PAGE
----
Hey Religious Leaders, Maybe Twitter Isn’t a Great Place to Pontificate

For many thought leaders, Twitter is not a good look.

We want pastors to lead from the pulpit, but what about from the keyboard? In today’s digital world, many influential religious leaders have taken their message to Twitter — for better or worse.

John Piper recently made headlines not for an inspiring new book or an empowering conference, but for his derogatory Burger King tweet. In his tweet, Piper announced his boycott of Burger King after they released a video in which a little girl says, “I love my two mommies!”

The tweet was a knee-jerk reaction to a two minute video meant to sell fast food. It did not advance a new biblical interpretation or idea that would contribute something of value.

Religion on Twitter isn’t all bad. Whatever your opinion of Joel Osteen or Pope Francis, the majority of their tweets point to an alternative way to use Twitter.

Osteen and Pope Francis show that it is possible to convey a deep idea through a short statement. The nuggets of insight in tweets sometimes do challenge and invite productive discussion.

Yet troubles arise when leaders try to use Twitter to make a religious argument. Insights may be appropriate, but debates are not, because there are not enough words available on Twitter to make a meaningful case. On July 11, well-known atheist Richard Dawkins tweeted:

Dawkins’ tweet overlooks the numerous people who do contemplate how their beliefs translate into action. Again, it does not add anything productive to the religion debate, but divides and polarizes.

Another good example of the Twitter dilemma is a March tweet from Pastor Andy Thompson in North Carolina.:

thomspon

Pastor Thompson later apologized for using the label “hoe” in his tweet and in the process, recognized a key downfall of social media: “You’ll have to forgive me. I understand it’s so easy for there to be misunderstanding.” Even though he expressed regret, he still overlooked a crucial implication of his tweet: that women are responsible for a man’s infidelity.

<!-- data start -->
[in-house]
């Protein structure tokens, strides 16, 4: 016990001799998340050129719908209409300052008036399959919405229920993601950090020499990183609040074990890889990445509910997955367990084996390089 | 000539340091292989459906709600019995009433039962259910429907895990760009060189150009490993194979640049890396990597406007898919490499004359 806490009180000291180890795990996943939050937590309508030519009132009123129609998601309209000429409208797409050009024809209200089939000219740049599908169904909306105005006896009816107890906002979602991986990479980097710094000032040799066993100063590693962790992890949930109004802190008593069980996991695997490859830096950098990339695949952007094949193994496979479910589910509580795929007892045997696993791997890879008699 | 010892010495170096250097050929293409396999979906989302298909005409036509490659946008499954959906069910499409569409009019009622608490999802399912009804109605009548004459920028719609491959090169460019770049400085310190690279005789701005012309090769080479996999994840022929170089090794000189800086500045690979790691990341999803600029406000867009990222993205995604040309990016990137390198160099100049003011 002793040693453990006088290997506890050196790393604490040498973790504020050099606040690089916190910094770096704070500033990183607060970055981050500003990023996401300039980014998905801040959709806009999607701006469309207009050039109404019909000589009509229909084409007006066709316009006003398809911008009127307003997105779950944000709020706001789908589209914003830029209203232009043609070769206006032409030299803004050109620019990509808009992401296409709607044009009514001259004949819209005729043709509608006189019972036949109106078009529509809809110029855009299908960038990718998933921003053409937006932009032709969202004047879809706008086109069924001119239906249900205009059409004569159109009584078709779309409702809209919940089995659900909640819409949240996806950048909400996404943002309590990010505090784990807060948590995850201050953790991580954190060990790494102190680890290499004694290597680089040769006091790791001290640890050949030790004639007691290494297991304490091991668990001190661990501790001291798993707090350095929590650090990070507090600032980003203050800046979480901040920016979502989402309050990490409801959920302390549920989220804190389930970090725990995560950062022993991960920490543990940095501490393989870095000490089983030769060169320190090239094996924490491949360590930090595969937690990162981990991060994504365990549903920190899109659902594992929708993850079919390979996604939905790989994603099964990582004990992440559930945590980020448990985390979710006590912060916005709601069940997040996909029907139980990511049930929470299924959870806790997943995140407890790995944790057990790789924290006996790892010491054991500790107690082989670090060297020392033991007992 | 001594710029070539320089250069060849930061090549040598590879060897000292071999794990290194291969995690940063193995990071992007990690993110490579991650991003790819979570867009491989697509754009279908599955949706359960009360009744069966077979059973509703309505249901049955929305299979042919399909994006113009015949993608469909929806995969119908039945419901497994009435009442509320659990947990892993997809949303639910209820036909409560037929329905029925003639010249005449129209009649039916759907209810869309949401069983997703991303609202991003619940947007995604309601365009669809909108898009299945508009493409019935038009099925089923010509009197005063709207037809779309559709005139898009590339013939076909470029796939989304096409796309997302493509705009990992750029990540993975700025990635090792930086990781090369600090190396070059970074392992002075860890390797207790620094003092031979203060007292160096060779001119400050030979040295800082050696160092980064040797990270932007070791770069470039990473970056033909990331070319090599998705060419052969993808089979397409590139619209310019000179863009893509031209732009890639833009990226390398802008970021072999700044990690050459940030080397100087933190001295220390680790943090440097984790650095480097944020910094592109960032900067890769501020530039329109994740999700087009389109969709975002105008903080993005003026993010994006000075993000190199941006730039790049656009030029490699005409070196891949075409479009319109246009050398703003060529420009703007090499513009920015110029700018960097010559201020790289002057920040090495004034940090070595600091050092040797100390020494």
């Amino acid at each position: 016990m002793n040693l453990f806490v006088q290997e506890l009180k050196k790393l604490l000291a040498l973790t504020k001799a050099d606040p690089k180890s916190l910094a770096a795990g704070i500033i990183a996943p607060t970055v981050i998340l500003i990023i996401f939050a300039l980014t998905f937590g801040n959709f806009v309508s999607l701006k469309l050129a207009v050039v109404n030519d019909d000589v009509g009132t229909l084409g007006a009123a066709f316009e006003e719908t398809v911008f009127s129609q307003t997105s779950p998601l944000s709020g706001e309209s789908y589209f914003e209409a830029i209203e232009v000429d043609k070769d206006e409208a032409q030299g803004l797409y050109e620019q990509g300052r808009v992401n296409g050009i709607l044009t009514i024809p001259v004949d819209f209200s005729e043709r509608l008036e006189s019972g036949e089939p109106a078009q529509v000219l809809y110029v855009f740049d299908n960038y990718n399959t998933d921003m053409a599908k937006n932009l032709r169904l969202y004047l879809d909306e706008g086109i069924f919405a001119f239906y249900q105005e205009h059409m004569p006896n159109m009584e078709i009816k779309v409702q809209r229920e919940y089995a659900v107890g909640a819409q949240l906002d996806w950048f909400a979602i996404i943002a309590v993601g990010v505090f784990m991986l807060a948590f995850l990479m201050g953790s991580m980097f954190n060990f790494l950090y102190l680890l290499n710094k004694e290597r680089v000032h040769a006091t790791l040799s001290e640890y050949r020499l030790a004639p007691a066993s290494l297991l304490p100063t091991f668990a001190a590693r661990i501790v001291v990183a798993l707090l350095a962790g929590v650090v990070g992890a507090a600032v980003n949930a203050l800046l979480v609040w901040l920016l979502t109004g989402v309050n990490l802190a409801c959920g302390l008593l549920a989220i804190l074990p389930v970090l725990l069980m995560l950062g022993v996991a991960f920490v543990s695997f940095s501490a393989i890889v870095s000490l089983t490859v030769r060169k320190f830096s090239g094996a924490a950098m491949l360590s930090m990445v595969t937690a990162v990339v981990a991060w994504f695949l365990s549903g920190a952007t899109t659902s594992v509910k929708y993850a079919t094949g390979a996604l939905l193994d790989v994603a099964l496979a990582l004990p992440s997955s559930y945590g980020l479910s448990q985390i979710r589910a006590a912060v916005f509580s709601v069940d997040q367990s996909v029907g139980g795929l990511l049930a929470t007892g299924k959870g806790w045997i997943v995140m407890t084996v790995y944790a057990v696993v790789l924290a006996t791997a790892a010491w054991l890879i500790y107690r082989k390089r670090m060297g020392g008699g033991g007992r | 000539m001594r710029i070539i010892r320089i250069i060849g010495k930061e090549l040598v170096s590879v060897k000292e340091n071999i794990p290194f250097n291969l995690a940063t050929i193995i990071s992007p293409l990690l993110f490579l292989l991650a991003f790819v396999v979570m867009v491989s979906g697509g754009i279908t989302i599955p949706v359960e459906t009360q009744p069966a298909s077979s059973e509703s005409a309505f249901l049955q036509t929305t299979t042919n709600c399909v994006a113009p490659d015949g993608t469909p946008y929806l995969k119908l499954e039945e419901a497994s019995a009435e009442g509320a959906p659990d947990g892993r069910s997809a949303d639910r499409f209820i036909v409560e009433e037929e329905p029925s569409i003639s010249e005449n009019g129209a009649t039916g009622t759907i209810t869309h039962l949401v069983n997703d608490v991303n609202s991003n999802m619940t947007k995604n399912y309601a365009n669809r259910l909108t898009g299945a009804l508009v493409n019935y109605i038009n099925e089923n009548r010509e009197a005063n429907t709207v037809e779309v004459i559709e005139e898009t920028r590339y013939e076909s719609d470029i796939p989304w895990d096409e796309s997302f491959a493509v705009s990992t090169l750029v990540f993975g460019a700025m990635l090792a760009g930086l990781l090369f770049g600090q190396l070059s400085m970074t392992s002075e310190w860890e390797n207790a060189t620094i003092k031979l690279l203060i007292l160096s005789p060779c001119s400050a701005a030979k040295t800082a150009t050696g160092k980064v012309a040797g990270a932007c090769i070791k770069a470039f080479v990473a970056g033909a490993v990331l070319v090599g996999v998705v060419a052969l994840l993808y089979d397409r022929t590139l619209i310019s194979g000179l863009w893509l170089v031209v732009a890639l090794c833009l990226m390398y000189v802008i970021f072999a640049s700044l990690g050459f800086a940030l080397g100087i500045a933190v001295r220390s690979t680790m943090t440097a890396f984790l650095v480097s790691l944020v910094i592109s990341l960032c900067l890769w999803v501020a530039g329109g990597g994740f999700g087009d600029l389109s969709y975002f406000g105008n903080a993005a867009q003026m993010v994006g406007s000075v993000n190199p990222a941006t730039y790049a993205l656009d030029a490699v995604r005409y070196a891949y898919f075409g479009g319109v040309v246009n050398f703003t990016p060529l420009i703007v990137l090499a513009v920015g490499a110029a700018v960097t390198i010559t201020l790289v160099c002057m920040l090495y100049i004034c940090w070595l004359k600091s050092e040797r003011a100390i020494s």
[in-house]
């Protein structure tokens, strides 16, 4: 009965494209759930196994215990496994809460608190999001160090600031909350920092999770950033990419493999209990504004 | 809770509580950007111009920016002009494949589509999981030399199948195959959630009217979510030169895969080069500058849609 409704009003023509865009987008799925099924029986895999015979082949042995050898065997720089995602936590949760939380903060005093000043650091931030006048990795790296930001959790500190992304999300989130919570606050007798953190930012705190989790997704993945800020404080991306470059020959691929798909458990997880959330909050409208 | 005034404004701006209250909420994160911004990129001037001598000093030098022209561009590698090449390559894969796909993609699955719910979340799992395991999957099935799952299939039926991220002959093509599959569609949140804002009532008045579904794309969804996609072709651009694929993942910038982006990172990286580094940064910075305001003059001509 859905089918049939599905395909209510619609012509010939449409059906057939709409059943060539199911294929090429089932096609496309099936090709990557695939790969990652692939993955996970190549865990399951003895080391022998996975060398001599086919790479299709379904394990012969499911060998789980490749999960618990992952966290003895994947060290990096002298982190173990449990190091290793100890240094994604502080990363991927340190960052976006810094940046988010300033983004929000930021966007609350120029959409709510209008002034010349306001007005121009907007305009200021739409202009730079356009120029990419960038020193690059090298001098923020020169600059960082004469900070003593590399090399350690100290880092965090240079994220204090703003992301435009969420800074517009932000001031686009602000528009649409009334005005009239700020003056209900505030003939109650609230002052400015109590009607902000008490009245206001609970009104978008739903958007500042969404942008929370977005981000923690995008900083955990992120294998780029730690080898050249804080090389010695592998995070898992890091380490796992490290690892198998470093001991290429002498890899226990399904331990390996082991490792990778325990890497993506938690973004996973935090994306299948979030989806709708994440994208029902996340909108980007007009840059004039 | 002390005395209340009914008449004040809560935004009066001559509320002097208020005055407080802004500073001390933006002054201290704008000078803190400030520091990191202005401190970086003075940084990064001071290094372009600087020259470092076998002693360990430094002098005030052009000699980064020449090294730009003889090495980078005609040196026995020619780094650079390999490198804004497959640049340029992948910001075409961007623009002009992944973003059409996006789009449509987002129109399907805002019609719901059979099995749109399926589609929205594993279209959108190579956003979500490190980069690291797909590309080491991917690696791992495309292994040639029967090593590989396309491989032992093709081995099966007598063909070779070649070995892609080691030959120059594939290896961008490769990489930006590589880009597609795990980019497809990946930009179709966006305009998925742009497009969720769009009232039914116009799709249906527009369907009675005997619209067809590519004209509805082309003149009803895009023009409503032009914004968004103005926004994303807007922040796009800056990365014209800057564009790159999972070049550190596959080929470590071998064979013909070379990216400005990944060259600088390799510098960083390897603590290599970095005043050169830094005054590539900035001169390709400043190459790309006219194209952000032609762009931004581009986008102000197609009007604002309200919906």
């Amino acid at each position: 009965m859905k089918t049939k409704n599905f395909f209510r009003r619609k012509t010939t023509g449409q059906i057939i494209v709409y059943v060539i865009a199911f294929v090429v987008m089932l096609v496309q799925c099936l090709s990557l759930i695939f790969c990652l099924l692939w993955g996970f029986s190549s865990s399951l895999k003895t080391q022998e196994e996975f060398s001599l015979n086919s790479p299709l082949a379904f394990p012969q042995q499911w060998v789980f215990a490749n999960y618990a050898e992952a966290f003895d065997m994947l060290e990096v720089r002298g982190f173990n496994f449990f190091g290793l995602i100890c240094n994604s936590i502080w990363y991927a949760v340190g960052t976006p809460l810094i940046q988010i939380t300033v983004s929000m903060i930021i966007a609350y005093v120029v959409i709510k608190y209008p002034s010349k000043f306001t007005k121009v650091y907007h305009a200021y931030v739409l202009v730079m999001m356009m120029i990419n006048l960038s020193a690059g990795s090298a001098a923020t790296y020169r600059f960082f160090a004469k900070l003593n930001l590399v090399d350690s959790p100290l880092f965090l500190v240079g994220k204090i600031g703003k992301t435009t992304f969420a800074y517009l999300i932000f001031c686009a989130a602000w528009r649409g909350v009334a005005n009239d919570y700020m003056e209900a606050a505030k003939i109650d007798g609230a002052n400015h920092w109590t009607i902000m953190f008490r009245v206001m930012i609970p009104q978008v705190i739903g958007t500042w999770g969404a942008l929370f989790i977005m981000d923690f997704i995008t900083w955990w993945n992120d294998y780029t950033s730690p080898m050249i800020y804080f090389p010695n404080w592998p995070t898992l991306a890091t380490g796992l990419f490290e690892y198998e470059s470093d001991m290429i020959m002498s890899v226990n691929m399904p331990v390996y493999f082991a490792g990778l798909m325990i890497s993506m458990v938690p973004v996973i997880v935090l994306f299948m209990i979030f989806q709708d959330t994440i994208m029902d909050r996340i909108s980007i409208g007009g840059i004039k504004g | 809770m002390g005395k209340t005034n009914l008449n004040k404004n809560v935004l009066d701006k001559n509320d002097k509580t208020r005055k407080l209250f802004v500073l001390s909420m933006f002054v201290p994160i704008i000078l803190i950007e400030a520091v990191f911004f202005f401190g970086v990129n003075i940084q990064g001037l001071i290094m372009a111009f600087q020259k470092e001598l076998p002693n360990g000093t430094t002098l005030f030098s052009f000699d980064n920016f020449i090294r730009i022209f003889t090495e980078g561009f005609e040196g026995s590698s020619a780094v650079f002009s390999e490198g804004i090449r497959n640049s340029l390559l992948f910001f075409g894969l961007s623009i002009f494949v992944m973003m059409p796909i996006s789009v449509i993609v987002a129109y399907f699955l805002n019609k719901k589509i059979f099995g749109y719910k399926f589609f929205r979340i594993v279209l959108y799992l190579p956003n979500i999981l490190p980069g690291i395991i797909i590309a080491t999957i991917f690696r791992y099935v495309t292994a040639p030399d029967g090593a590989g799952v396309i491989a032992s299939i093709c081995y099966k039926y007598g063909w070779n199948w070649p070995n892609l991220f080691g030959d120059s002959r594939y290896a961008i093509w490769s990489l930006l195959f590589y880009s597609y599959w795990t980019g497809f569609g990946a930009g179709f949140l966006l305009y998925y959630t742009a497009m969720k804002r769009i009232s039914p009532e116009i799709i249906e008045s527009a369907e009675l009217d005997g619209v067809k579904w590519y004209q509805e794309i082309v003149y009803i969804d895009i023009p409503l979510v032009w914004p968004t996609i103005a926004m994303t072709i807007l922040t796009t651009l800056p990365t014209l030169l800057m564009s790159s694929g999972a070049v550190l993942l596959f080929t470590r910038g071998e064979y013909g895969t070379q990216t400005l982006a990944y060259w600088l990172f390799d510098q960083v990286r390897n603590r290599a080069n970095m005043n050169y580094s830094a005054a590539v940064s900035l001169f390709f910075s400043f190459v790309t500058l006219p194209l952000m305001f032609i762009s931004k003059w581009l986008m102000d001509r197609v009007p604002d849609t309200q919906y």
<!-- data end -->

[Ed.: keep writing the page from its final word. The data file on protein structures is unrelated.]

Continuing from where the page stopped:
Is Twitter a suitable space to make a quick comment on hundreds of years of religious division, or carefully address issues of today? Even thoughtful tweets are easily taken out of context. Religious leaders in particular have an obligation to their followers to portray their faith in a positive light, but even if they manage to do that via tweets, others may still misunderstand their words in a way they never expected or anticipated due to the compact and hasty nature of Twitter. It’s tricky to convey complex thoughts well within the boundaries of one hundred and forty characters.

No one wants to ban religious thoughts from Twitter, but it would be valuable for religious leaders to reconsider whether Twitter is the most appropriate place to continue a theological debate.

Lacy Cooke
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  • http://www.thetippingpointblog.co.uk Matt Wakeling

    A good article. I think it’s a case of ‘think about what you say before you say it’, which is true offline as much as it is online. Though perhaps it’s more important to remember when online. I think Twitter works fine for sayings, quotations and pithy statements. You’re right that it’s not the best for debate or controversy.